arizona’s broken arrow
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Arizona’s Broken Arrow
November, 2008, Page 134
ASU President Michael Crow wanted the university to be “the place to go for North American Indian Studies” when he started in 2002.
Photography by Mark Peterman
Trust of outsiders doesn’t come easily here, but once it comes, it’s cherished. The tribe seems particularly leery about medical intrusions; giving their blood would be one of the most discussed and agonizing decisions they’d ever make. Everyone will tell you they only agreed because they trusted this white man named John Martin.
By 1989, it was clear diabetes was an epidemic in the village. Elders had it, younger men and women had it, and now it was showing up in children. That, probably more than anything, is what prompted the huddle at a summer picnic, where they asked their friend John Martin if his people at ASU could help them figure out how to overcome this medical calamity.
“I saw many of my people with this sickness,” says Rex Tilousi, who was vice chairman of the tribe then. “I saw legs amputated and people having to take shots every day. I went to John and told him my concerns for the future. He came back and said, ‘We can help.’”
Martin, who had been teaching at ASU since 1966, knew this request was a breakthrough with the tribe, and he thought help could come in two forms: genetic research and nutrition education. He went back to ASU in the summer of 1989 looking for the best experts he could find.
For the nutrition aspect of the study, Martin approached ASU professor Linda Vaughan, who eagerly joined the project. Vaughan would tell Hart she knew this to be a “diabetes only” project.
Then Martin went looking for a human geneticist, and he didn’t have to search hard. At the time, ASU’s genetic research was mostly done on animals; very little work was being performed on humans. The entire university had only one human geneticist, but she was already a true star in getting research grants. Therese Markow, a biology professor with an interest in schizophrenia, welcomed Martin’s invitation. She told him she would like to expand the research to also test for schizophrenia.
The Hart Report explains what happened next:
“Martin told Markow that in all likelihood the Havasupai Tribe would not be interested in a study on schizophrenia. He told Markow, instead, that the Havasupai were terrified about the present and future effects of diabetes and that if they started work on diabetes, they might be able to broaden the scope of the project later.
“There is no question in Dr. Martin’s mind that this project was all about diabetes, although at times Markow pushed for possible (future) work on schizophrenia…. Martin thought that Markow eventually ‘pulled back’ on the idea of studying schizophrenia among the Havasupai.”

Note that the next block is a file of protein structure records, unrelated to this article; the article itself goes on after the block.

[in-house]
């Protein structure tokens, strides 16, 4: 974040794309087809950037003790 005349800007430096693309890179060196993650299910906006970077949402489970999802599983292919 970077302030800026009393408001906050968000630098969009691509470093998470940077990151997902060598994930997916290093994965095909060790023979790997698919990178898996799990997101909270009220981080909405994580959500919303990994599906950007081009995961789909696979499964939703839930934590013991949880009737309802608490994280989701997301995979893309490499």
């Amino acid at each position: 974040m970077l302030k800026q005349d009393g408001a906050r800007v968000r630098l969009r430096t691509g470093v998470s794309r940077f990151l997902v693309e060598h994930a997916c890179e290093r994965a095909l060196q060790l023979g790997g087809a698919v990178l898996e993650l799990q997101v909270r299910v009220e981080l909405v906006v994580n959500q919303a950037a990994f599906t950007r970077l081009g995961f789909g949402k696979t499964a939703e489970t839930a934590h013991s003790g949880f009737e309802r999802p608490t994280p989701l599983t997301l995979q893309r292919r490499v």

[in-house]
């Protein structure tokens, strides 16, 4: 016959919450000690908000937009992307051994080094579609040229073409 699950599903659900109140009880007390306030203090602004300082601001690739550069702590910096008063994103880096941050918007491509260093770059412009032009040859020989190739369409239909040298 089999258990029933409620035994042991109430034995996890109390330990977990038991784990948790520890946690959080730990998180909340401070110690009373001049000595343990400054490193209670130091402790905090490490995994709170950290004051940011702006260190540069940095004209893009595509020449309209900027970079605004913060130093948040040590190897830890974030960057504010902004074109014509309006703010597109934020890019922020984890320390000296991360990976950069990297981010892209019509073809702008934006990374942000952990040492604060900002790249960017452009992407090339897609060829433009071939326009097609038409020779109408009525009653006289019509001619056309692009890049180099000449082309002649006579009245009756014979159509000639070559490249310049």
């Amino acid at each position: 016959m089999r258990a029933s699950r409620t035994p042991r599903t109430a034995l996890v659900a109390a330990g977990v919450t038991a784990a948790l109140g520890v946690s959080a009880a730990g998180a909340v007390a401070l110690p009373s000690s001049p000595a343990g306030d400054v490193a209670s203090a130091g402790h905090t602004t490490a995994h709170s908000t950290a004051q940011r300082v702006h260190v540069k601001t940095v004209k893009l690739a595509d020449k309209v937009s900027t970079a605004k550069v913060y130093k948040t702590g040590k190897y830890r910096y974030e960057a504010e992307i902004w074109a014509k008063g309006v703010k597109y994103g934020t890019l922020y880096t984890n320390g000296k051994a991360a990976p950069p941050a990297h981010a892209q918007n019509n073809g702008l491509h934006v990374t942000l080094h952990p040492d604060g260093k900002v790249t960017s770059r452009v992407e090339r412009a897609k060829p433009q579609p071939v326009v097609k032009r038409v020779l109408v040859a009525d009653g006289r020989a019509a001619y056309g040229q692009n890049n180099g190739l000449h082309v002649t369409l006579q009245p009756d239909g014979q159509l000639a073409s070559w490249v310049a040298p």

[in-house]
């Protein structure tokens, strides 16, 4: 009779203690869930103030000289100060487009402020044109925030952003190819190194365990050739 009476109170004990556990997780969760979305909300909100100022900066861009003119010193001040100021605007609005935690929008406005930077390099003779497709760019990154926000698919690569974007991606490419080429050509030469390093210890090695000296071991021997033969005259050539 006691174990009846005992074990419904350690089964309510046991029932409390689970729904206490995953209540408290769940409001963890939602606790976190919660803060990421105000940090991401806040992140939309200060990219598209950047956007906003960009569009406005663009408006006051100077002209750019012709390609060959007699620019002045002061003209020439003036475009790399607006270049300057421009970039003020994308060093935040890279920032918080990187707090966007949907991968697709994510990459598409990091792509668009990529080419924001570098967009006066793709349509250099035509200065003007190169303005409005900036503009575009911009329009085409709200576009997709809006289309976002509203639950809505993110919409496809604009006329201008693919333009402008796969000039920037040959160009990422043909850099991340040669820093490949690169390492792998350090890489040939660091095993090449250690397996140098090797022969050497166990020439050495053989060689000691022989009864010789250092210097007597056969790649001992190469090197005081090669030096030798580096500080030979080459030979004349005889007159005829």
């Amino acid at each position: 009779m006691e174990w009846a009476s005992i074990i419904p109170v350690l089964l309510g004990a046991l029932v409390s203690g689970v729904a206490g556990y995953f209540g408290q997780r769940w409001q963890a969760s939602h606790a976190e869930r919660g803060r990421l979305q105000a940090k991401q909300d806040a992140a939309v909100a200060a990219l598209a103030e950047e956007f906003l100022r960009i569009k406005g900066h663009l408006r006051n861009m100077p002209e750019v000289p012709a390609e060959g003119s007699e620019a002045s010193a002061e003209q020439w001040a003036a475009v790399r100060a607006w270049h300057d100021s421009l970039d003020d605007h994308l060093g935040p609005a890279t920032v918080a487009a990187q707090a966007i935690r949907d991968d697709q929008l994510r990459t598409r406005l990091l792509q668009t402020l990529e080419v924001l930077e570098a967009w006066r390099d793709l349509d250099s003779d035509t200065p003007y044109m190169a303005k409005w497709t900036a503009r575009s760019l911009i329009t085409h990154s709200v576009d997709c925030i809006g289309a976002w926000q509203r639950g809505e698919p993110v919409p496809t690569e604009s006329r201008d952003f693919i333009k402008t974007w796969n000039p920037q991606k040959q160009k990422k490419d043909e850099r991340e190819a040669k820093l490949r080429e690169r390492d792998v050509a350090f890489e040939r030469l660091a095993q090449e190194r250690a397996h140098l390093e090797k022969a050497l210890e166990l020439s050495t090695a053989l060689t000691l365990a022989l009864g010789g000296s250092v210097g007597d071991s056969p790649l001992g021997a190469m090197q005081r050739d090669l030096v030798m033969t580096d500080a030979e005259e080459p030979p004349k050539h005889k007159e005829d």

Vaughan also says she understood that Markow’s interest in schizophrenia research “never got off the ground.” But it did. Almost immediately, in September 1989, Markow applied for a grant from the National Alliance for Research on Schizophrenia and Depression to study schizophrenia in the Havasupai people. They awarded her $92,880, according to the Hart Report.
The blood draws began in July 1990, when graduate student Kevin Zuerlein was sent to Supai. That summer, he collected blood from about 100 tribal members – those most committed to the project. At least, that was his day job. At night, when everyone had gone home, he searched through medical records in the Indian Health Service clinic, looking for signs of schizophrenia in specific tribal members from a list Markow had given him. He told the Hart investigators he had a “mandate” from Markow to search for schizophrenia and was under the impression she had “permission” for these clandestine record searches.
But the Hart Report quotes four officials of the Indian Health Service, all saying there was “no way” anyone would have authorized such an invasion of privacy.
David Morgan, who oversaw medical services for the IHS at the time, says if anyone had ever asked for such a review – and no one ever did – it would have been a “major event” and could only have happened if approved by both the Tribal Council and individual tribal members. He says that approval would never have been given, noting mental health issues are “very sensitive” with the tribe.
About the same time Zuerlein was secretly going through medical records, ASU was hosting eight young women from the tribe for a summer program on campus that taught them about nutrition and exercise and their relationship to diabetes. Markow had helped get the grant to pay for the summer program. By the end of the summer in 1990, the ASU News Bureau was touting the Havasupai diabetes project in a news release. Martin could boast to the tribe that ASU President Lattie Coor was so impressed with the project he had made it one of the university’s “top five priorities.” As far as the public knew, this project was about diabetes only.
In fact, Hart would find the only ones who didn’t believe this project focused entirely on diabetes were Markow and Zuerlein, who thought of this as “Dr. Markow’s project on schizophrenia which had a diabetes component.” But even then, Zuerlein said he never heard schizophrenia mentioned by members of the tribe or at the Tribal Council meetings he attended; he only heard the project referring to diabetes.
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